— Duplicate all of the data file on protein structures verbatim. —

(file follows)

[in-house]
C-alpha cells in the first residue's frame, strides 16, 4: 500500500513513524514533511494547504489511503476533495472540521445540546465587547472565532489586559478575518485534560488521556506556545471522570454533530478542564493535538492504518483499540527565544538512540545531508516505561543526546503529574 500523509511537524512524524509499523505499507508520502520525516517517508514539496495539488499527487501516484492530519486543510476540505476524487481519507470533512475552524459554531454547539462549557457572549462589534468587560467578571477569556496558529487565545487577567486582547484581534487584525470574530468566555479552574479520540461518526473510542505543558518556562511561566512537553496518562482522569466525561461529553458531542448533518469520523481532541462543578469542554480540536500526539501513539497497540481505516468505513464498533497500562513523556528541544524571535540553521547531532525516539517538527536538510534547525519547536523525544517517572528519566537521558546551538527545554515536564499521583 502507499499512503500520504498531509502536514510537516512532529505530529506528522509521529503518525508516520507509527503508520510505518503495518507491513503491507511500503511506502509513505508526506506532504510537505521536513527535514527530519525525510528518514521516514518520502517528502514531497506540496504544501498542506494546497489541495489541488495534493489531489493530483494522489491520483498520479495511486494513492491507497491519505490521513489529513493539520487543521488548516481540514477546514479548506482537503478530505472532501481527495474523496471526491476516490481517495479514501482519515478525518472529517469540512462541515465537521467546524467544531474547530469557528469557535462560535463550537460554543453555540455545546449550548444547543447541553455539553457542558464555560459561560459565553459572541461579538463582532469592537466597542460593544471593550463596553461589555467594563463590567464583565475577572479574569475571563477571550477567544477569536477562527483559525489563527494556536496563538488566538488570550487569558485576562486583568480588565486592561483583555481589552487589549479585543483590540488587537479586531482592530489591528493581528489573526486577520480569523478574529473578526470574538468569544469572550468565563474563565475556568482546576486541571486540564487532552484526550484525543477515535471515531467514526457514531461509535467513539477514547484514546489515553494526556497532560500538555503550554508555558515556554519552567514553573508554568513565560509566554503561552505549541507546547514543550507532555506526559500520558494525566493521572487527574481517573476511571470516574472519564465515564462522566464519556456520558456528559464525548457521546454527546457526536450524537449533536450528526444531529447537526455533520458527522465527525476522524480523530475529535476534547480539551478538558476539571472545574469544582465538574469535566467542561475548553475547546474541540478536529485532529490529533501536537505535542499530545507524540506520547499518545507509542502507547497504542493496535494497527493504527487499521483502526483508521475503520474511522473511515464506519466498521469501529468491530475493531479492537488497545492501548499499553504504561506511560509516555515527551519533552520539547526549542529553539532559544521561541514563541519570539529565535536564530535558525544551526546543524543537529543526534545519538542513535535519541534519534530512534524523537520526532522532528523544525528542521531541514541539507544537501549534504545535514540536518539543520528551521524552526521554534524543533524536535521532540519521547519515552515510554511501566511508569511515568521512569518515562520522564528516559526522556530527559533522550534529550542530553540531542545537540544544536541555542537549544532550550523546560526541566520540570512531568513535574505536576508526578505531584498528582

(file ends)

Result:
[in-house]
C-alpha cells in the first residue's frame, strides 16, 4: 500500500513513524514533511494547504489511503476533495472540521445540546465587547472565532489586559478575518485534560488521556506556545471522570454533530478542564493535538492504518483499540527565544538512540545531508516505561543526546503529574 500523509511537524512524524509499523505499507508520502520525516517517508514539496495539488499527487501516484492530519486543510476540505476524487481519507470533512475552524459554531454547539462549557457572549462589534468587560467578571477569556496558529487565545487577567486582547484581534487584525470574530468566555479552574479520540461518526473510542505543558518556562511561566512537553496518562482522569466525561461529553458531542448533518469520523481532541462543578469542554480540536500526539501513539497497540481505516468505513464498533497500562513523556528541544524571535540553521547531532525516539517538527536538510534547525519547536523525544517517572528519566537521558546551538527545554515536564499521583 502507499499512503500520504498531509502536514510537516512532529505530529506528522509521529503518525508516520507509527503508520510505518503495518507491513503491507511500503511506502509513505508526506506532504510537505521536513527535514527530519525525510528518514521516514518520502517528502514531497506540496504544501498542506494546497489541495489541488495534493489531489493530483494522489491520483498520479495511486494513492491507497491519505490521513489529513493539520487543521488548516481540514477546514479548506482537503478530505472532501481527495474523496471526491476516490481517495479514501482519515478525518472529517469540512462541515465537521467546524467544531474547530469557528469557535462560535463550537460554543453555540455545546449550548444547543447541553455539553457542558464555560459561560459565553459572541461579538463582532469592537466597542460593544471593550463596553461589555467594563463590567464583565475577572479574569475571563477571550477567544477569536477562527483559525489563527494556536496563538488566538488570550487569558485576562486583568480588565486592561483583555481589552487589549479585543483590540488587537479586531482592530489591528493581528489573526486577520480569523478574529473578526470574538468569544469572550468565563474563565475556568482546576486541571486540564487532552484526550484525543477515535471515531467514526457514531461509535467513539477514547484514546489515553494526556497532560500538555503550554508555558515556554519552567514553573508554568513565560509566554503561552505549541507546547514543550507532555506526559500520558494525566493521572487527574481517573476511571470516574472519564465515564462522566464519556456520558456528559464525548457521546454527546457526536450524537449533536450528526444531529447537526455533520458527522465527525476522524480523530475529535476534547480539551478538558476539571472545574469544582465538574469535566467542561475548553475547546474541540478536529485532529490529533501536537505535542499530545507524540506520547499518545507509542502507547497504542493496535494497527493504527487499521483502526483508521475503520474511522473511515464506519466498521469501529468491530475493531479492537488497545492501548499499553504504561506511560509516555515527551519533552520539547526549542529553539532559544521561541514563541519570539529565535536564530535558525544551526546543524543537529543526534545519538542513535535519541534519534530512534524523537520526532522532528523544525528542521531541514541539507544537501549534504545535514540536518539543520528551521524552526521554534524543533524536535521532540519521547519515552515510554511501566511508569511515568521512569518515562520522564528516559526522556530527559533522550534529550542530553540531542545537540544544536541555542537549544532550550523546560526541566520540570512531568513535574505536576508526578505531584498528582